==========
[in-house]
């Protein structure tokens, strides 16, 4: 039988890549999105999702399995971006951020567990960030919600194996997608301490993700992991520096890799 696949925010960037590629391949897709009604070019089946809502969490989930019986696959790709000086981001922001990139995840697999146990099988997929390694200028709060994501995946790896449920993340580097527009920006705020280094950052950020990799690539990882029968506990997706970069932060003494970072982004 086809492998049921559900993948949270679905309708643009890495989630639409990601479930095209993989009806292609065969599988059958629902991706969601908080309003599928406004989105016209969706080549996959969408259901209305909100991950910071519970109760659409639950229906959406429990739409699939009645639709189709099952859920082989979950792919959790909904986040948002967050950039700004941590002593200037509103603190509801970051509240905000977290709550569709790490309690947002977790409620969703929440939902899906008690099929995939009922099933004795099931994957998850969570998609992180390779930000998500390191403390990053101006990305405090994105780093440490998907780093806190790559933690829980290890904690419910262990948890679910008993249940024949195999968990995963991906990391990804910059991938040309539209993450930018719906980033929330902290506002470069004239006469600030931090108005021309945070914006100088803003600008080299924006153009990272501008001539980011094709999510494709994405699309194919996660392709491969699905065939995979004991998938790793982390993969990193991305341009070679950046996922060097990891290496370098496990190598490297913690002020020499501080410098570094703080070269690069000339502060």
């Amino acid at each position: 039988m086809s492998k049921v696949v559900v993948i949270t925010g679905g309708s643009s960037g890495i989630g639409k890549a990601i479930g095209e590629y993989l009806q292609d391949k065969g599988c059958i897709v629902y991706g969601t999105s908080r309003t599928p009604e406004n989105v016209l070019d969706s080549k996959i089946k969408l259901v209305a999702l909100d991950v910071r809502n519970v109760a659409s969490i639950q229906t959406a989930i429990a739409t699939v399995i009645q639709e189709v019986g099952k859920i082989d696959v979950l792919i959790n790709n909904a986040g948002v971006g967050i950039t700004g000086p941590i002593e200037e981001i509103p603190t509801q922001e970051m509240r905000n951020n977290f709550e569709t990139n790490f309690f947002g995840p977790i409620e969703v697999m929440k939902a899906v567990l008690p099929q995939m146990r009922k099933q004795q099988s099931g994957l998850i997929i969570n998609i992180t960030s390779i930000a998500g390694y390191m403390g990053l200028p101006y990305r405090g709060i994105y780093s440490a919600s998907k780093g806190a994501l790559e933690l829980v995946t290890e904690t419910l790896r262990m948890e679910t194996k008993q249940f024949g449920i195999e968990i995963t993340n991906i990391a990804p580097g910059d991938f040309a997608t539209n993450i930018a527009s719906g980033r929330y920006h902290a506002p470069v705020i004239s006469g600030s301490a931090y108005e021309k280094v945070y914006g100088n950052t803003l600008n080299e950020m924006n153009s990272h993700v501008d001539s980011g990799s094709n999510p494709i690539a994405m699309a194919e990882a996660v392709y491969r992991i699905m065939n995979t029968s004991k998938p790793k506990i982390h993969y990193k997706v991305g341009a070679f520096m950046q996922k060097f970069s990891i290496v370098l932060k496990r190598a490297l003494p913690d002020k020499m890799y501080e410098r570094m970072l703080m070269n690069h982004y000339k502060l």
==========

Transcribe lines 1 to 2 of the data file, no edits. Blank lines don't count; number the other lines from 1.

[in-house]
């Protein structure tokens, strides 16, 4: 039988890549999105999702399995971006951020567990960030919600194996997608301490993700992991520096890799 696949925010960037590629391949897709009604070019089946809502969490989930019986696959790709000086981001922001990139995840697999146990099988997929390694200028709060994501995946790896449920993340580097527009920006705020280094950052950020990799690539990882029968506990997706970069932060003494970072982004 086809492998049921559900993948949270679905309708643009890495989630639409990601479930095209993989009806292609065969599988059958629902991706969601908080309003599928406004989105016209969706080549996959969408259901209305909100991950910071519970109760659409639950229906959406429990739409699939009645639709189709099952859920082989979950792919959790909904986040948002967050950039700004941590002593200037509103603190509801970051509240905000977290709550569709790490309690947002977790409620969703929440939902899906008690099929995939009922099933004795099931994957998850969570998609992180390779930000998500390191403390990053101006990305405090994105780093440490998907780093806190790559933690829980290890904690419910262990948890679910008993249940024949195999968990995963991906990391990804910059991938040309539209993450930018719906980033929330902290506002470069004239006469600030931090108005021309945070914006100088803003600008080299924006153009990272501008001539980011094709999510494709994405699309194919996660392709491969699905065939995979004991998938790793982390993969990193991305341009070679950046996922060097990891290496370098496990190598490297913690002020020499501080410098570094703080070269690069000339502060």